Nicholas Ivie’s name is now added to the large and growing list of individuals killed on both sides of the border as a result of failed and corrupt policies.

We need border security, but perhaps it’s time to be more libertarian and consider the impact of our War on Drugs. I can’t promise it would eliminate the Mexican cartels, and honestly their battles with a corrupt Mexican government may end up as a civil war on our doorstep. But one also has to consider what the crackdown does to American youth as well.

You’ll note I panned Andy Harris for his apparent refusal to debate a couple paragraphs ago. That works for both sides, and especially so in the wake of Barack Obama’s recent debacle.

Fifth District Congressman Steny Hoyer claims people know where he stands, but he’s obviously afraid to defend his views onstage and challenger Tony O’Donnell takes exception to that:

Regardless of where we stand on the issues, this election is not about where we both have been, it is about where we are going.  The citizens of our district reserve the right to witness the passion I encompass when I know our rights are in jeopardy.  Representative Steny Hoyer has lost this spark and is merely a smoldering ember underneath the smokescreen of his 45 years as an elected official in Maryland.  It’s time to blow the smoke away and ignite a new fire.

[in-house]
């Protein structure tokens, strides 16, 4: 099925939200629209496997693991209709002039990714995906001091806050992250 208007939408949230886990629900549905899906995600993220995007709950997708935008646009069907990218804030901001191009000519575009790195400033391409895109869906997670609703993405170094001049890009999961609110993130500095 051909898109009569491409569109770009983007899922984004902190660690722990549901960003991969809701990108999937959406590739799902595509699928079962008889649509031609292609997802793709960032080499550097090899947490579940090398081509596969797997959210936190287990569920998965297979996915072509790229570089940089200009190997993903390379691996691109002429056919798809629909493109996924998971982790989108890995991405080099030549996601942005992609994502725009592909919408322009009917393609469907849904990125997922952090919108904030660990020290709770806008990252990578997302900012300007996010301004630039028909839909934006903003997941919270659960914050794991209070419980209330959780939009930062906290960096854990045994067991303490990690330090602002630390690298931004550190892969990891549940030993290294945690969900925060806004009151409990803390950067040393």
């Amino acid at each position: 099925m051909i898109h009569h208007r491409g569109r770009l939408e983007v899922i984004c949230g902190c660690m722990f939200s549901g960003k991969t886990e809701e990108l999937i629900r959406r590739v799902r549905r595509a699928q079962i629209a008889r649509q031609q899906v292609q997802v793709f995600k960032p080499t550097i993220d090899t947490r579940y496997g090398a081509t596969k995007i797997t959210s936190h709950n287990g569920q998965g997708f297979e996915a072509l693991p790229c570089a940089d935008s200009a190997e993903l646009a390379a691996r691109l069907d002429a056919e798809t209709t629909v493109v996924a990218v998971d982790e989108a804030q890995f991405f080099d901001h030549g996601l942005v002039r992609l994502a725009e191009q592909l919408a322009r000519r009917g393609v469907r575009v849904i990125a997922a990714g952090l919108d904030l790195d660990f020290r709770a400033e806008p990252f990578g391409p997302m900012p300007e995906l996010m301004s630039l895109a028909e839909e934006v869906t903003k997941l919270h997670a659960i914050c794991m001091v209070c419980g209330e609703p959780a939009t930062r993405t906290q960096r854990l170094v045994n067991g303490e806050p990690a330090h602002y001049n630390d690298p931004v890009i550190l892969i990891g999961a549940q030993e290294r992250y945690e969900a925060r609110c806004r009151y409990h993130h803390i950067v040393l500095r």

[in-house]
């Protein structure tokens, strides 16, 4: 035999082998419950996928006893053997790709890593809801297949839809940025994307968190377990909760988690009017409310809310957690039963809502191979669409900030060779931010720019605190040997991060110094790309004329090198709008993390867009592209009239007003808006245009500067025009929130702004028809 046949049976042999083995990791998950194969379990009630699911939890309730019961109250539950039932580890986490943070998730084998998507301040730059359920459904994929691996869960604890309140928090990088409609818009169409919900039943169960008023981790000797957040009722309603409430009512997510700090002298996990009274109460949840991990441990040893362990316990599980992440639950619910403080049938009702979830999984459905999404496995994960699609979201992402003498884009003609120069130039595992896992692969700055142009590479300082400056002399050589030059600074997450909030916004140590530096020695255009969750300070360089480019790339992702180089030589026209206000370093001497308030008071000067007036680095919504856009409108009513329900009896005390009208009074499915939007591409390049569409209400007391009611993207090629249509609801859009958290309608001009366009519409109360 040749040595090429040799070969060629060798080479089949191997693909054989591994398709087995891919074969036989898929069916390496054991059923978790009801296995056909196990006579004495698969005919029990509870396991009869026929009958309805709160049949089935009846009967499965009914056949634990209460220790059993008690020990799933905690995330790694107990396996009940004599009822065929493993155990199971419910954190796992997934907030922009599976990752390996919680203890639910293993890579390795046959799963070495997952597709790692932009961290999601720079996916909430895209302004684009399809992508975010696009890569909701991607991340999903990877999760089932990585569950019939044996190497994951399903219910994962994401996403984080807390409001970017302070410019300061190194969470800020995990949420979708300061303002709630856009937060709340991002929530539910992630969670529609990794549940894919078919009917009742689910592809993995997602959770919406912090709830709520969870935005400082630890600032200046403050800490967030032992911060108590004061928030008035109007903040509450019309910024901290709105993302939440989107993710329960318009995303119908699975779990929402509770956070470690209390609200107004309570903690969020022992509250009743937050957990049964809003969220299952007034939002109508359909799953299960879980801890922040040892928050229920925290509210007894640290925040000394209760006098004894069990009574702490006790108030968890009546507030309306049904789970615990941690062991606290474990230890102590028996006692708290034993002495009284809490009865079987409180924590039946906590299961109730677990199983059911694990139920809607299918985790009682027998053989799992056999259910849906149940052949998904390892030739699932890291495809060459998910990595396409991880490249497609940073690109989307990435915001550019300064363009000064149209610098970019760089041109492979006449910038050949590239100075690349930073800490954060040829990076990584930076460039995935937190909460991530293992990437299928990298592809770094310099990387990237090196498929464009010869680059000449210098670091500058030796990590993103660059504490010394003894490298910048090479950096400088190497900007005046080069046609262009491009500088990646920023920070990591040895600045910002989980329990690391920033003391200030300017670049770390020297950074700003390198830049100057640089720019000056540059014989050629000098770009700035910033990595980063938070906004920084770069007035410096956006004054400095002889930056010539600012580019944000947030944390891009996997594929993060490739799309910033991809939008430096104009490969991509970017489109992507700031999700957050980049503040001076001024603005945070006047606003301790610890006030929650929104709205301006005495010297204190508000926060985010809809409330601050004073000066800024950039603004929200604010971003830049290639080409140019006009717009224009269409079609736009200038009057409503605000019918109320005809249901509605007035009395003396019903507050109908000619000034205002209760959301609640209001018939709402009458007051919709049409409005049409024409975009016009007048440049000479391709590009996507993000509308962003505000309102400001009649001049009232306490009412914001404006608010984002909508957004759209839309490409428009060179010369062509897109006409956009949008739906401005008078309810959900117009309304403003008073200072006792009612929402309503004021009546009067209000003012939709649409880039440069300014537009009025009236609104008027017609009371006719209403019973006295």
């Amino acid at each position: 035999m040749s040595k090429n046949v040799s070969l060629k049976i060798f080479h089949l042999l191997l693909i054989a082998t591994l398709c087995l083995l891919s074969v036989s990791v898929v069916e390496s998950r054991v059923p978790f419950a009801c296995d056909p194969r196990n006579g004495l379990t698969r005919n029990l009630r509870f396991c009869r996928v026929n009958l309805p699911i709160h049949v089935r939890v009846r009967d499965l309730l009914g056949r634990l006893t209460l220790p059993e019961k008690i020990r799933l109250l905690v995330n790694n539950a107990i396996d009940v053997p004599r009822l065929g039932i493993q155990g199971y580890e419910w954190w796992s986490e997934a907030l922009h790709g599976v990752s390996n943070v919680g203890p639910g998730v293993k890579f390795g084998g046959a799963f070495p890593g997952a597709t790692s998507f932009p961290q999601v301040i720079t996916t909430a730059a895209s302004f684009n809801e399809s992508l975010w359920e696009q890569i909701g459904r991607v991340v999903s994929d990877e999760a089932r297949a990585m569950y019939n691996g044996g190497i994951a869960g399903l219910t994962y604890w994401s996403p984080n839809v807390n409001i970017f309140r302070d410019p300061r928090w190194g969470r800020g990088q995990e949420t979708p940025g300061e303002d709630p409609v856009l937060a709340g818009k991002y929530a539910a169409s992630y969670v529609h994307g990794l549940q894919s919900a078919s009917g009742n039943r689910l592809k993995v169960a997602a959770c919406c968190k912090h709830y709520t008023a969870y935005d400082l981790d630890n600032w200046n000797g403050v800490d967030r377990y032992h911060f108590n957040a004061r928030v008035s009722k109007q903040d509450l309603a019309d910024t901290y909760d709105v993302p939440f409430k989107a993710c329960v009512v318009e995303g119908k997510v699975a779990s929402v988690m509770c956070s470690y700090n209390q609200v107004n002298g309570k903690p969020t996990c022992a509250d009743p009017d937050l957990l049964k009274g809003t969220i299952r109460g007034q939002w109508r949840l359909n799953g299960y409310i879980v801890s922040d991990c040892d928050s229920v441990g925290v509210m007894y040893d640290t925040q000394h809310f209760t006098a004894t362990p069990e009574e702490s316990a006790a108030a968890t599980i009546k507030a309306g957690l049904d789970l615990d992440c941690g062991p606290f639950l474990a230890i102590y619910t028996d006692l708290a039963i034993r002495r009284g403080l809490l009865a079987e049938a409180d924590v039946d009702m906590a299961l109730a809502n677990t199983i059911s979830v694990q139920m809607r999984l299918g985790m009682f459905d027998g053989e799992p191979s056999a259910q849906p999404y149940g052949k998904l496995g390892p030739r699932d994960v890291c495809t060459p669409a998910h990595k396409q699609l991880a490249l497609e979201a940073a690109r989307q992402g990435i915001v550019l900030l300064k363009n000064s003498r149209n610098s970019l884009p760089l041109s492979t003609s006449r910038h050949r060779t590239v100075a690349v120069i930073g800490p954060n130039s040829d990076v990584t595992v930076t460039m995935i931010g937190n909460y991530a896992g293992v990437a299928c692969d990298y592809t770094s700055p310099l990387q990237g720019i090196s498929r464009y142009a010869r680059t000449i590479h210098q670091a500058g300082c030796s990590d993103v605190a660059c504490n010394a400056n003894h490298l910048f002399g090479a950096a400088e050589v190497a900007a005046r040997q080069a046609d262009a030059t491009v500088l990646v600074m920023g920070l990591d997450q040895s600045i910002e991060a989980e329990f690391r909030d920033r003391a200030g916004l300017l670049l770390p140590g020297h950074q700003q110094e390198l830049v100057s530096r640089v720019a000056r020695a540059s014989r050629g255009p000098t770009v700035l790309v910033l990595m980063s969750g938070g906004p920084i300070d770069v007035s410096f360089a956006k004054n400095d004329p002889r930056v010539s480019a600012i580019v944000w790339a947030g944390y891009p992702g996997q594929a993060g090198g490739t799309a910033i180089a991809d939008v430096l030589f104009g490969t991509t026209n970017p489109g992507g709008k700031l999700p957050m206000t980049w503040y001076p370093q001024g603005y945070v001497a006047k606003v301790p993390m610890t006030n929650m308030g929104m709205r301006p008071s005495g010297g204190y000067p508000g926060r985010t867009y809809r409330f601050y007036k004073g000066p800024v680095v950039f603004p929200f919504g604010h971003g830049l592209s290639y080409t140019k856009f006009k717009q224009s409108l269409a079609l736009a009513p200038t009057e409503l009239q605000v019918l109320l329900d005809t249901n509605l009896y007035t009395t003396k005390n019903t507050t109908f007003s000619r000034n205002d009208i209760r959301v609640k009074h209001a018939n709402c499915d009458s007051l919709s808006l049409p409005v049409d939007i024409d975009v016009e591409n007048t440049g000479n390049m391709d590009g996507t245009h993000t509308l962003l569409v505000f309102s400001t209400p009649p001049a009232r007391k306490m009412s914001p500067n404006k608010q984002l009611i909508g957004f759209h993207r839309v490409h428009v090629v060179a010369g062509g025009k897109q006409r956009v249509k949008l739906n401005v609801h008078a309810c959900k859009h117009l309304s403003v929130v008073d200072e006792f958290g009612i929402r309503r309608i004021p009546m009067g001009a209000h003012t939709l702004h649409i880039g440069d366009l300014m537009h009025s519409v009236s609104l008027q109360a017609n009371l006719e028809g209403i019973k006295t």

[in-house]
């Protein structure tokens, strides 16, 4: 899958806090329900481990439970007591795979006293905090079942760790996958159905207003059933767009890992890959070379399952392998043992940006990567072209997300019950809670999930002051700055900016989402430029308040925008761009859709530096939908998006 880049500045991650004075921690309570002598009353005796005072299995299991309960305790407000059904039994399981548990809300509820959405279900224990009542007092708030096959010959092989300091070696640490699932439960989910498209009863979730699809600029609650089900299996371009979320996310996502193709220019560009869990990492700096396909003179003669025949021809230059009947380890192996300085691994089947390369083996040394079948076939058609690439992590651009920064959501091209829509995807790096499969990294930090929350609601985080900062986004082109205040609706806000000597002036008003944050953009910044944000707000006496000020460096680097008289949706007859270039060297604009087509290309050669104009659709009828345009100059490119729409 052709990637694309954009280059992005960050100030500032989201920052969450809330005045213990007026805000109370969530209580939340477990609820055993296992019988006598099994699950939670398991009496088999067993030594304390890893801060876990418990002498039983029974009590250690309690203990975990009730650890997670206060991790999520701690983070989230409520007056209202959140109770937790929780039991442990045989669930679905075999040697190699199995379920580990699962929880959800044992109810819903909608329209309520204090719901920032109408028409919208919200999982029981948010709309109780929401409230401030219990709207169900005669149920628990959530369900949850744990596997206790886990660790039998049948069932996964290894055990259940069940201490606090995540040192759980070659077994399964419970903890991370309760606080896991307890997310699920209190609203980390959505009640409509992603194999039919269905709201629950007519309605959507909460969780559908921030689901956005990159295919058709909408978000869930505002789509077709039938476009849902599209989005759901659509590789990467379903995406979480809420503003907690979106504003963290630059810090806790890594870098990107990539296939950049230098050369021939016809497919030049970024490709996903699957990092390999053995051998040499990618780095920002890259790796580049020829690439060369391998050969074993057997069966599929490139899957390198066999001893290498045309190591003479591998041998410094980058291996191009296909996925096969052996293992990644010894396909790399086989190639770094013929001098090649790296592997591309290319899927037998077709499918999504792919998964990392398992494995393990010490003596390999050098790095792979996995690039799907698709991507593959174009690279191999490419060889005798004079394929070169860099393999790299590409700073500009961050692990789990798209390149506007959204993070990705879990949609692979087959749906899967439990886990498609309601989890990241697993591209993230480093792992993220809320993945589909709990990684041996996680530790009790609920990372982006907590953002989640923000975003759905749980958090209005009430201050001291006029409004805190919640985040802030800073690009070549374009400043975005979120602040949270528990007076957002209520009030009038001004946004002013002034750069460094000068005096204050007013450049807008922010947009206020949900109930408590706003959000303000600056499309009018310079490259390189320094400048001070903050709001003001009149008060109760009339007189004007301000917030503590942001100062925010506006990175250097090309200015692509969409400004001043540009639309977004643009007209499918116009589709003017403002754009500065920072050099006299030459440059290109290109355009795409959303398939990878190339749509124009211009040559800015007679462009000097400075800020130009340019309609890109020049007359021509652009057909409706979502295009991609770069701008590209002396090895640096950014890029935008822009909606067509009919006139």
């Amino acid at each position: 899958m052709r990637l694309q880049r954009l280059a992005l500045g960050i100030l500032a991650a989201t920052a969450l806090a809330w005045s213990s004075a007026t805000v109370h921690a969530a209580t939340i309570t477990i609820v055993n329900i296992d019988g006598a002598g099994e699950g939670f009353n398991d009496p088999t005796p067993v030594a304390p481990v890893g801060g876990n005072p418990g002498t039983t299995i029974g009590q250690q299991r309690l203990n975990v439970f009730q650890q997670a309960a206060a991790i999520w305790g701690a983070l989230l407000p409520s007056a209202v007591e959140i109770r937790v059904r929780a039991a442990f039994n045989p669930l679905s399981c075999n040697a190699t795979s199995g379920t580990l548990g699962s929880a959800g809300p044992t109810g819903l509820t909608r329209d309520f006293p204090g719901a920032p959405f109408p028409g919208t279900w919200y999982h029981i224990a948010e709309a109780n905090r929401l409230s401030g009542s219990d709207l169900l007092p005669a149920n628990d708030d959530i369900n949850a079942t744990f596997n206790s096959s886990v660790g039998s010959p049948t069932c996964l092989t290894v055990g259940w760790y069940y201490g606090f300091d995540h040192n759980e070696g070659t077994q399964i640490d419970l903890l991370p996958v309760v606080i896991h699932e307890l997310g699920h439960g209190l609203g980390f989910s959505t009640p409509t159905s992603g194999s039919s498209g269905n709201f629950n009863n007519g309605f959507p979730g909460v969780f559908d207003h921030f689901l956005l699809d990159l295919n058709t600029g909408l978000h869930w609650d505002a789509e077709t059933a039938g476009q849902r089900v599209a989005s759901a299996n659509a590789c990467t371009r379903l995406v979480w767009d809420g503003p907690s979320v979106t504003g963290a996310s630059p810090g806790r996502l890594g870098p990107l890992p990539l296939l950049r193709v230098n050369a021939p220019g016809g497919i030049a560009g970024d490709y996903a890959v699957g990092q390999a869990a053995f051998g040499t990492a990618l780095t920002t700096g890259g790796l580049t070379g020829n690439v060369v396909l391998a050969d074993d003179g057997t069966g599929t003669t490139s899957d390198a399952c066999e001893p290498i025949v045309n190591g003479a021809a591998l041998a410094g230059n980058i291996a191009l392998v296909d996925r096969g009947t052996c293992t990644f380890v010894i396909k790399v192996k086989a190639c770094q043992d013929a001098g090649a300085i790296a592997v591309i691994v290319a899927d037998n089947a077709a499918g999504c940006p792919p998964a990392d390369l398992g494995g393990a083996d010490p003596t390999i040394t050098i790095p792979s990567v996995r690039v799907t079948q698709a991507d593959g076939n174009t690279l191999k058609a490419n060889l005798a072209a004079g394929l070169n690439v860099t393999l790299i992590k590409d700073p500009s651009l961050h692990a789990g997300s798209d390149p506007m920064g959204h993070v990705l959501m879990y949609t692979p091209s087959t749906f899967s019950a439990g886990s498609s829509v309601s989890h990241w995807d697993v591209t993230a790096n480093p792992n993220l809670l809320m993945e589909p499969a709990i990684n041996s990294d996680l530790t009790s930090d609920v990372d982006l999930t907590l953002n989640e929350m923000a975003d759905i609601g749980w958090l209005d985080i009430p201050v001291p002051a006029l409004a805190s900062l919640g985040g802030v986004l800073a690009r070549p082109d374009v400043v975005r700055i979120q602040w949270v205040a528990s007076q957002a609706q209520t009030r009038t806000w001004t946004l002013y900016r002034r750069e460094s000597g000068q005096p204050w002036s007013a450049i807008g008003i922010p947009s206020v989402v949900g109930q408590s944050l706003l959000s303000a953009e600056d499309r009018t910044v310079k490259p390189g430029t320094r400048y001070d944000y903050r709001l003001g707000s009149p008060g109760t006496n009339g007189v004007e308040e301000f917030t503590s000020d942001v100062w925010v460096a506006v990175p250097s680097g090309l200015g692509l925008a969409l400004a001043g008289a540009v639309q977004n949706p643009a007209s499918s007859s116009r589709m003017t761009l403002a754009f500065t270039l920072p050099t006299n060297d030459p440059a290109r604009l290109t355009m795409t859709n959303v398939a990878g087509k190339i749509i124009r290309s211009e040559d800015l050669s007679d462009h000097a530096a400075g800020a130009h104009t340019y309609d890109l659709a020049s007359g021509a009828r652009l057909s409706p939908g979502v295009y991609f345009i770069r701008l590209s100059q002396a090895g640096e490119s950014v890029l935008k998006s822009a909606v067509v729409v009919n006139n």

My campaign has invited Representative Hoyer to debate in front of the citizens in each county and once on television.  In addition, The Chris Plante Show attempted to arrange an on-air debate.  Also, citizens throughout the District have called for a debate.  Yet Representative Hoyer rebuffed all requests.

That’s because Hoyer knows he has some built-in advantages: the power of incumbency along with the franking privilege, a willing and compliant press, and lots of money in the bank to create 30 second commercials. In a debate he can’t control the narrative, and that’s a position of a politician who knows he’s not as popular as he may let on.

I would expect that attitude of arrogance mixed with fear from Steny Hoyer, who’s long past his sell-by date, but I hoped Andy Harris would be better than that.

In Hoyer’s case, this ad from Americans from Prosperity should be beamed into his office. It’s simple but powerful in its message.

Time to try something different indeed. I received a number of reactions to the latest unemployment report, including ones from the Competitive Enterprise Institute and Lt. Col. (and Congressman) Allen West which flat-out accused the Obama administration of making it up. That’s okay, the Democrats lie on Medicare too.

Even Andy Harris responded, noting that:

I agree with what Vice President Joe Biden recently said when he stated that the middle class was “buried” over the past four years.